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Saving millions on technical innovative sustainability project

Apr 19 2024

An energy company initiates a technically innovative project with the aim of using heat from cooling water from a chemical factory to provide warmth for greenhouse cultivation. A beautiful sustainable solution.

The maximum budget is 50 million euros for the technical installation; pipes need to be laid in the ground, and various connections need to be made.

After some calculations, it turns out that 100 hectares of working greenhouses need to operate for 10 years to break even.

The business case is finalized, and excavation work begins. Once the 50 million is spent, it becomes apparent that persuading growers to settle in the area is not going well. Lower heating costs do not prove to be the best motivation to persuade growers. The investment is made, and the payback period was based on 10 years of full occupancy of 100 hectares of greenhouses.

The engineers don't know the solution. Lowering heating prices to persuade growers is not an option because it would extend the payback period even further. And the interest on the loans keeps accumulating.

There's one thing the technicians didn't take into account: Growers are also people with emotions and families.

But how do you, as an engineer, incorporate emotional arguments into a technical business case? That's a huge blind spot that is preferably ignored.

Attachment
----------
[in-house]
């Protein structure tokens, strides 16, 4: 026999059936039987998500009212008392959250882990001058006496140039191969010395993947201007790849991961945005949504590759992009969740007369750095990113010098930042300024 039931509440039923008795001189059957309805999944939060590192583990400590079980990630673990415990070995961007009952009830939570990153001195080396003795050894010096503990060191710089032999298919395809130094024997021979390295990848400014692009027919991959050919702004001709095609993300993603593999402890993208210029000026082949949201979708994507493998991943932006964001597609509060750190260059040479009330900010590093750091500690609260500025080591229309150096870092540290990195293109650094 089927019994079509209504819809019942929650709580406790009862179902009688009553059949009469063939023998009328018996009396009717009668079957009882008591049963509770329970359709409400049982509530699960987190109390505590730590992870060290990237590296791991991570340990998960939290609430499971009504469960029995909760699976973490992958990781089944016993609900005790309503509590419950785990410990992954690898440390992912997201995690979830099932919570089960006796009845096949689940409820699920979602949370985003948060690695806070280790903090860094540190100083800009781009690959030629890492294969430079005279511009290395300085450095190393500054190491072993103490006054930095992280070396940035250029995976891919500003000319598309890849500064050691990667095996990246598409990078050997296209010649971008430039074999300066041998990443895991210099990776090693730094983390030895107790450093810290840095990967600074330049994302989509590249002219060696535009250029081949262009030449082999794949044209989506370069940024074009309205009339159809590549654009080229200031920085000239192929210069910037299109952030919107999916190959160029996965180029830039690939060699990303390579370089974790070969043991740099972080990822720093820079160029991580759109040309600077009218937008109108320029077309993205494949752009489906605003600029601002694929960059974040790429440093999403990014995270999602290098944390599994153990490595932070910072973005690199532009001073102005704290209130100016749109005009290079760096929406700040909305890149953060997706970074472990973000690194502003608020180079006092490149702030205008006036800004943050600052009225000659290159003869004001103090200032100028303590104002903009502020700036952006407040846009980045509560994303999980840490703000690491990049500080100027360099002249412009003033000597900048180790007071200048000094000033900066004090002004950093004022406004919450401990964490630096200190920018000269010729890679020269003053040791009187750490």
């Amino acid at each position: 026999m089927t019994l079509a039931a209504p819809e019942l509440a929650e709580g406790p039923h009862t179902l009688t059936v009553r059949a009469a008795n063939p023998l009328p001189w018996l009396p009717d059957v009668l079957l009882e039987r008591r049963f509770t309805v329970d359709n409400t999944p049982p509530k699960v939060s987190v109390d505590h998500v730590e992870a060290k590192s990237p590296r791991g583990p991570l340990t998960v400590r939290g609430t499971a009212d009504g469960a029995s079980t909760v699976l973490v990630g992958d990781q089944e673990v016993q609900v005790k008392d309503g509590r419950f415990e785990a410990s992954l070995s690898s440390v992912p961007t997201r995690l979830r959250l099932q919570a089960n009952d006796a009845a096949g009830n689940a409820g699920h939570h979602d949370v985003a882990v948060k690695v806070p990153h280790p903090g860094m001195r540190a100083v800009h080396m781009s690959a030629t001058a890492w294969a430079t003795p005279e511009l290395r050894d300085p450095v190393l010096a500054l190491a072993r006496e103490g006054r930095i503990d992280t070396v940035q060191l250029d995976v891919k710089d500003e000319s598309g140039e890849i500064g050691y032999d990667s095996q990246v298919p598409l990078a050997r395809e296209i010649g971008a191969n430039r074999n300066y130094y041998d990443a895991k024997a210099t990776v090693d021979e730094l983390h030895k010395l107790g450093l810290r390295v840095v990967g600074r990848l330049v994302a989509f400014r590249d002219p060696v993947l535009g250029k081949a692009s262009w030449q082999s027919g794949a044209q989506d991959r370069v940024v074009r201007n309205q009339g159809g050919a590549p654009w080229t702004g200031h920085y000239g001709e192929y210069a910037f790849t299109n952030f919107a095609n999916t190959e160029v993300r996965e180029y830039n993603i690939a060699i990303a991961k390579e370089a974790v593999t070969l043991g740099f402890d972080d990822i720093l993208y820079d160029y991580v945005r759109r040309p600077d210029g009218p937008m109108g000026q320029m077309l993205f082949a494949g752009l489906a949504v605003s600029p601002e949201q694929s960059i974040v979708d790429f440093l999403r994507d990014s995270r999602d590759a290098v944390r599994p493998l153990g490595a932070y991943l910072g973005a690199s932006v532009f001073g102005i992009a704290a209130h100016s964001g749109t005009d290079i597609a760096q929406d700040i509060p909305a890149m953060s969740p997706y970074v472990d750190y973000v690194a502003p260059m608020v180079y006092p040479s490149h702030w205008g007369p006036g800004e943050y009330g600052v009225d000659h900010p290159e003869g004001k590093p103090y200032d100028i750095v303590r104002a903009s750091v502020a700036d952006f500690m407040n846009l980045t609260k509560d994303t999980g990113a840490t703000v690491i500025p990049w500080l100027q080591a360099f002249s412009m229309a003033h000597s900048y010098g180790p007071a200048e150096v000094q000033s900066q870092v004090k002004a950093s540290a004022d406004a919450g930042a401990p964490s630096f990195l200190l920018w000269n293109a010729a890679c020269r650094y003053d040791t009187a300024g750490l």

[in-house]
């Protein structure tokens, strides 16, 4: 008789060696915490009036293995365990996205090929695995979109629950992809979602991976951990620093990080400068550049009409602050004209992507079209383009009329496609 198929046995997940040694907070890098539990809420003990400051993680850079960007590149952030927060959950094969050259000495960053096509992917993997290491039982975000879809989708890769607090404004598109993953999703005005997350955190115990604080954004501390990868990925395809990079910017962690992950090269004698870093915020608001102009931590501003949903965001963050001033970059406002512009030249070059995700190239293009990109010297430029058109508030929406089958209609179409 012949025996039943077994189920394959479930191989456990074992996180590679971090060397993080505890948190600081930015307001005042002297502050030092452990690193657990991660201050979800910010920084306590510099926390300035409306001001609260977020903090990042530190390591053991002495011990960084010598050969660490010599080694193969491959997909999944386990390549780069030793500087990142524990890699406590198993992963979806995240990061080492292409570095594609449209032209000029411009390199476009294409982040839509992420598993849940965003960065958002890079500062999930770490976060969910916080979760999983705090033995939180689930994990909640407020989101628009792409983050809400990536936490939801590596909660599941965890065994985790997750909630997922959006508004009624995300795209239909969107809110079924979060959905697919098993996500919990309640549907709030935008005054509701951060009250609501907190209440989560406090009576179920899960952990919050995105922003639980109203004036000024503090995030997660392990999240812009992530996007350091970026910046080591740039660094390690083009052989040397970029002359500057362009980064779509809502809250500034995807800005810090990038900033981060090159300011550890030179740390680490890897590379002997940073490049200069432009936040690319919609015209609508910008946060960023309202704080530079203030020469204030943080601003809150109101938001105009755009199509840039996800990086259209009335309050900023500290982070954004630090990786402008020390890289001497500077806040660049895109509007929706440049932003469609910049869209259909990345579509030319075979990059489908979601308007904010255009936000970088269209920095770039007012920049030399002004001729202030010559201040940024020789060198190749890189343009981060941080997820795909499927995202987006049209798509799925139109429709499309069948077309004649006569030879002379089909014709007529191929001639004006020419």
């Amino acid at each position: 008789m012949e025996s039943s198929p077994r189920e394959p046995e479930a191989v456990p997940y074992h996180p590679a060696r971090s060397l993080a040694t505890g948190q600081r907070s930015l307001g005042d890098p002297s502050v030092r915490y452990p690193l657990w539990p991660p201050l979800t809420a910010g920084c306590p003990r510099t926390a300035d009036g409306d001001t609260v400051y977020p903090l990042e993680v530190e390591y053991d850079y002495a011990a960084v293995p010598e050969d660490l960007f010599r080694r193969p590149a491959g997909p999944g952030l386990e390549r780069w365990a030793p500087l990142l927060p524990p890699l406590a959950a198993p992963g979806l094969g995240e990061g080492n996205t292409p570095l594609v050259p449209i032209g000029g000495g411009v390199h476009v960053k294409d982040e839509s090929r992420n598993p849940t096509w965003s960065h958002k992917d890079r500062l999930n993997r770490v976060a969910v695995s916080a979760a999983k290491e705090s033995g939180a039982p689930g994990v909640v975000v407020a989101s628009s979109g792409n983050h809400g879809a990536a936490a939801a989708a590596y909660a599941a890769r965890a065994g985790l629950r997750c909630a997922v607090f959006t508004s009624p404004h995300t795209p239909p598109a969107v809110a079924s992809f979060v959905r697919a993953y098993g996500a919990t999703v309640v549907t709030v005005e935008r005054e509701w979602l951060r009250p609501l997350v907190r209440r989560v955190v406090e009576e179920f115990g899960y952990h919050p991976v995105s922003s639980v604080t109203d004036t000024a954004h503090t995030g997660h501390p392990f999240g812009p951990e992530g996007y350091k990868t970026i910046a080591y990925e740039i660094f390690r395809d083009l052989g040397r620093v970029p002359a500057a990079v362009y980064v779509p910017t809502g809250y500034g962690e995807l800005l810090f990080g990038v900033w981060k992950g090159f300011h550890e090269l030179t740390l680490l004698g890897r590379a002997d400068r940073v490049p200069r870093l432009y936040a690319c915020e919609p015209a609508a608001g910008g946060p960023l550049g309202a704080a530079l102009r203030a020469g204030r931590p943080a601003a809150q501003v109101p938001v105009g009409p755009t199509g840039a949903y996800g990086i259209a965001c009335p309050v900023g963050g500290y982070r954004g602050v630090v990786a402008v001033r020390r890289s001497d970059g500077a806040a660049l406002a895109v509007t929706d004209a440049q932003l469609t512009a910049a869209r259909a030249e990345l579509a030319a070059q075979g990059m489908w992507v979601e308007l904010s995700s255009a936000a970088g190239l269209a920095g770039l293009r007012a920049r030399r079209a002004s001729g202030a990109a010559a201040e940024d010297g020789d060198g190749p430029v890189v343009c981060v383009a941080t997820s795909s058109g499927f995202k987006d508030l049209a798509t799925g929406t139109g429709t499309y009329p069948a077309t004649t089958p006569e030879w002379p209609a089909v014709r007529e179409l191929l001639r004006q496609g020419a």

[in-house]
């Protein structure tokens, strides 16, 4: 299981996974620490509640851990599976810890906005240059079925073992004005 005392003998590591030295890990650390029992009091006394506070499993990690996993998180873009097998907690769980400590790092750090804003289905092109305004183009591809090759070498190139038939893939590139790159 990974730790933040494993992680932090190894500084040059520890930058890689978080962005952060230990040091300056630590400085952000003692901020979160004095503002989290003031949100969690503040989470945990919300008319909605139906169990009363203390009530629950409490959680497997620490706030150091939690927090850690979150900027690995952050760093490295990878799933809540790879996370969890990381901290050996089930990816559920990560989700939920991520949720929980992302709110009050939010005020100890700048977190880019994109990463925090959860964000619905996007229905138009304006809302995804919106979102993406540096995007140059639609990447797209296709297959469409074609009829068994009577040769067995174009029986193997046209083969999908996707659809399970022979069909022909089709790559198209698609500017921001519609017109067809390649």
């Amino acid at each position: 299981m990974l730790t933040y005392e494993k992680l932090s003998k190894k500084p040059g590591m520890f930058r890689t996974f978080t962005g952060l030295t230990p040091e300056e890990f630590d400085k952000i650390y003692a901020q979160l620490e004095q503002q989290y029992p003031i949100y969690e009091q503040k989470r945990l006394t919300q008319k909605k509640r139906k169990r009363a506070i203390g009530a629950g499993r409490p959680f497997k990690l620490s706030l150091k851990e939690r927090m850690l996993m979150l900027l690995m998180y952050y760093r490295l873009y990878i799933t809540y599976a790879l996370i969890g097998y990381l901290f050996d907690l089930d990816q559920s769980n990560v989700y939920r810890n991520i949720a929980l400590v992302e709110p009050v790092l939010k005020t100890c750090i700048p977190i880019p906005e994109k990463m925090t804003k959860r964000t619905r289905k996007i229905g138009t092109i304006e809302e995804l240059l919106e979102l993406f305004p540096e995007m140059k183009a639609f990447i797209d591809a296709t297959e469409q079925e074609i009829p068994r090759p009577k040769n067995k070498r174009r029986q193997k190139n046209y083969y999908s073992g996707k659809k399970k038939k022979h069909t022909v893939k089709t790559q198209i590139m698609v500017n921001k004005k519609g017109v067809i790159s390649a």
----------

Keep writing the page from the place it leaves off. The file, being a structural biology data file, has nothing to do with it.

Despite the many hours of work, entrepreneurs also have their own lives, families, and livelihoods. They won't just move to another area for a few euros less in energy costs.

So, how did I solve this with the client?

To persuade entrepreneur families to participate in the sustainable project, we leveraged the positive impact of heat reuse. By putting the entrepreneur and the family personally at the center as a solution to the gas and CO2 problem.

Many entrepreneurs are willing to be part of a solution to the climate problem if it's feasible for them. An entrepreneur who moves with their family to another area to contribute to a better future for their children is a completely different story than a few euros saved on energy costs.

For the entrepreneur's family, moving to a location with fewer social amenities is a much higher price. Convince them to participate by highlighting the impact of 'engaging in sustainability', acknowledging that it's a 'sacrifice'.

How? Focus on the social aspects that are barriers for the entrepreneur's family. And try to remove those barriers.

Because then perhaps 10 million euros and a lot of stress, unrest, and disrupted careers of those involved could have been saved.

Want to know how to remove those barriers? Send a message via the contact page.

Geschreven door: Sibren van der Burgt

Sibren van der Burgt

Na een studie aan de Kunstacademie in Den Haag heeft Sibren van 1996 tot en met 2004 bij de top-ontwerpbureau's van Nederland ervaring opgedaan met corporate klanten zoals NS, ABN-AMRO, Rabobank en Visa. In 1996 had hij de eerste website al in de lucht op sibren.nl.

Met zijn digital design-minded achtergrond helpt hij sinds 2005 bedrijven in de (software) technology, financial markets en maakindustrie om hun diensten on- én offline makkelijker te kunnen vermarkten.

Het team van de ontwerpstudio ontwikkelt samen met de klant een klant-overtuigings-strategie én realiseert de praktische invulling hiervan met marketing en design.

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